Marin Builders Member, Val Stachowski IN THE NEWSDecember 27, 2022
December 24, 2022
When Greenbrae craftsman Val Stachowski meets with architects, designers and other clients, he’s used to drawing double takes. He’s not who they expect to show up.
Welding his own path, the 24-year-old metal artist and fabricator decided to take a leap of faith in 2017 and start his own business, two years after he started making pieces for himself and others in high school.
From his Novato shop, he’s created outdoor tables and chairs for a Sausalito restaurant, functional art pieces, light fixtures and a big redwood gate on Belvedere Island, finding ways in his work to create beauty out of the simplest of objects. His work can be found at lustdf.com.
Q Where does your crafty side come from?
A When I was 3 years old, my dad had me in the garage on the drill press drilling holes in wood, and that probably set the stage for the rest of my life. I used to always take my toys apart and fiddle with things and try to make them better. It wasn’t until high school that I really started getting into woodworking. I went into metalworking when I went to Hayfork High School. For such a small school — there were 72 kids — they have one of the best shop programs in the state. That’s where I got my introduction to welding and fabrication.
Q How was that?
A I always had a need to improve things, so as soon as I had that welding torch in my hand and I learned how to use it, everything kind of opened up to me. I was ready to do design and build beautiful things. It was a major turnaround for me. Learning how to work with my hands was a super creative and healthy outlet for all the energy I had that wasn’t going to any good use.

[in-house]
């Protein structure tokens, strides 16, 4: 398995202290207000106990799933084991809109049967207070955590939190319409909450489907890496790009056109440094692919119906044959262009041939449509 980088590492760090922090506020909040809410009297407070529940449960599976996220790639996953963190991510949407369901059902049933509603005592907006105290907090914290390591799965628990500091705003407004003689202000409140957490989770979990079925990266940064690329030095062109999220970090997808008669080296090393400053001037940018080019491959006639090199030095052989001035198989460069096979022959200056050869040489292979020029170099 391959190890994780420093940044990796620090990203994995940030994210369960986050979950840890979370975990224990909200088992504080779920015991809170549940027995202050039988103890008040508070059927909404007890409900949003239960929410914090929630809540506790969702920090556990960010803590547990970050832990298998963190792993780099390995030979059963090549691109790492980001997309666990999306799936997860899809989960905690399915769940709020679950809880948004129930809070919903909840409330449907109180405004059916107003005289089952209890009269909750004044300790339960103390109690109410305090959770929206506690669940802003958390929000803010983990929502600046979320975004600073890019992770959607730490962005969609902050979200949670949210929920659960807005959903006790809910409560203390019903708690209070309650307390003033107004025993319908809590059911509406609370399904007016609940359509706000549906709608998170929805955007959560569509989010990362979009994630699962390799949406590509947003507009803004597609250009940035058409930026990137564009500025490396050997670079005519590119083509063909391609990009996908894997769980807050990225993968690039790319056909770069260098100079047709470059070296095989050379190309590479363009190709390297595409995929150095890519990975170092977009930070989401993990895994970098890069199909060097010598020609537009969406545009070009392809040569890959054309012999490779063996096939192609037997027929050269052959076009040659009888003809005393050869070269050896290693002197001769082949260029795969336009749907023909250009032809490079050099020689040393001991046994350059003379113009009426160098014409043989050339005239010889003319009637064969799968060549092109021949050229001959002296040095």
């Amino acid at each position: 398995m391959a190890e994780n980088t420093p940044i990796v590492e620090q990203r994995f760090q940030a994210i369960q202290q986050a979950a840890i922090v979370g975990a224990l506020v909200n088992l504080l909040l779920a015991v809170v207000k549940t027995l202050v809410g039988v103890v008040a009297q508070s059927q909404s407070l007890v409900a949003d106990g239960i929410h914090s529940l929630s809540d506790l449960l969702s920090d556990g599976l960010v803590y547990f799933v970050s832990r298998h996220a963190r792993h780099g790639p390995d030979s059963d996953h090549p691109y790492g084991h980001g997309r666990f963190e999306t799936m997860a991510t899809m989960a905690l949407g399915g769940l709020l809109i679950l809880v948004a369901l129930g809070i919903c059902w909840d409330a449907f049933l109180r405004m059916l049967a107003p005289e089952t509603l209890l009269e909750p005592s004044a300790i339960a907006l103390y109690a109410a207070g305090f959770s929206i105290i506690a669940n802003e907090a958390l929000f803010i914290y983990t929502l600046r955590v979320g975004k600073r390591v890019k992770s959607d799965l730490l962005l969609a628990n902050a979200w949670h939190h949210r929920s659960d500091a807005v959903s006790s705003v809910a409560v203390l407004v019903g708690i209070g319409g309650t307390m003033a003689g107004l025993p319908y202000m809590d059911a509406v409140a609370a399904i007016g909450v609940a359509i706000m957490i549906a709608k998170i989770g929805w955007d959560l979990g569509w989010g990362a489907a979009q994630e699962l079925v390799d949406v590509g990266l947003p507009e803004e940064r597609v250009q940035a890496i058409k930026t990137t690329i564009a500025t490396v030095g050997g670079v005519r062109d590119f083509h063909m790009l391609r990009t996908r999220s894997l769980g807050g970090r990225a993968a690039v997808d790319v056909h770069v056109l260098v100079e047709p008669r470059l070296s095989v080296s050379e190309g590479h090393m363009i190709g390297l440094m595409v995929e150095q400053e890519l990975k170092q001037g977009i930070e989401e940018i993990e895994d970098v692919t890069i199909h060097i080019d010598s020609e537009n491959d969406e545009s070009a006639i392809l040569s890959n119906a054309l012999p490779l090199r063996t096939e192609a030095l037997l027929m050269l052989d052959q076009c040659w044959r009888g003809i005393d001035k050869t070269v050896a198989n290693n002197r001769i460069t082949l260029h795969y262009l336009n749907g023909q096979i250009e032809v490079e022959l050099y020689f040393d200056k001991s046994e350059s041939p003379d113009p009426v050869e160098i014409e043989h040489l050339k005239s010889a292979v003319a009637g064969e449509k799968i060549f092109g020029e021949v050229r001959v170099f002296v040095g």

Q Does the permanence of your work play a part?
A That’s what gets me out of the bed in the morning, that’s the drive, a little bit of legacy mixed in with people appreciating something beautiful that we have created.
Q What drew you to metal?
A I got pretty proficient at woodworking, but I soon found my limits with woods. Metal allows you to have both form and function in many different ways than you could achieve with anything else. It’s such a versatile material. A metal artist I like once said, “Metal is clay.” It takes a lot more time to work with, but in the end, you can make some beautiful things. A metal artist I like once said, “Metal is clay.” It takes a lot more time to work with, but in the end, you can make some beautiful things. I’ve found holding that idea helps myself and my employees achieve things that were previously thought to be impossible through metal.
Q How do you feel about doing this at a young age?
A My dad always told me, “If you can read, you can do anything.” He never put any limitations on what I could do. I always had that in the back of my head. A lot of my life has been figuring out ways to not do things inefficiently, and I didn’t think it would be efficient for me to go into an apprenticeship, work through the ranks until maybe someday I have enough money to start my own business. It’s not easy opening a business when you are in your 20s, but it’s been worth it.
Q Do you want people to see metal in a different way?
A A lot of people don’t know what goes into making something that seems simple. There’s been a lot of utilitarian use of metal in the past in everyday life. If I am bringing out the beauty of the metal instead of covering it up with paint or using it as a structure, I hope people will appreciate it and read into it a little more. I have never been indifferent to the way something looks, I have always had an opinion on it. I applaud their creativity and artisanship or I have a criticism on how utilitarian or ugly it is. I think a big part of where our values are is that we want things to be cheap and work instead of being beautiful and functional. That’s a pet peeve of mine. In anything I do, it has to be beautiful, even if it’s a bracket to hold up a ramp. I want that to be designed in a way so that anyone who knows what they are looking at will be like wow, they put some thought into it.
Contact:Valentine Stachowski, Ownerval@lustdf.com, (415) 757-7832
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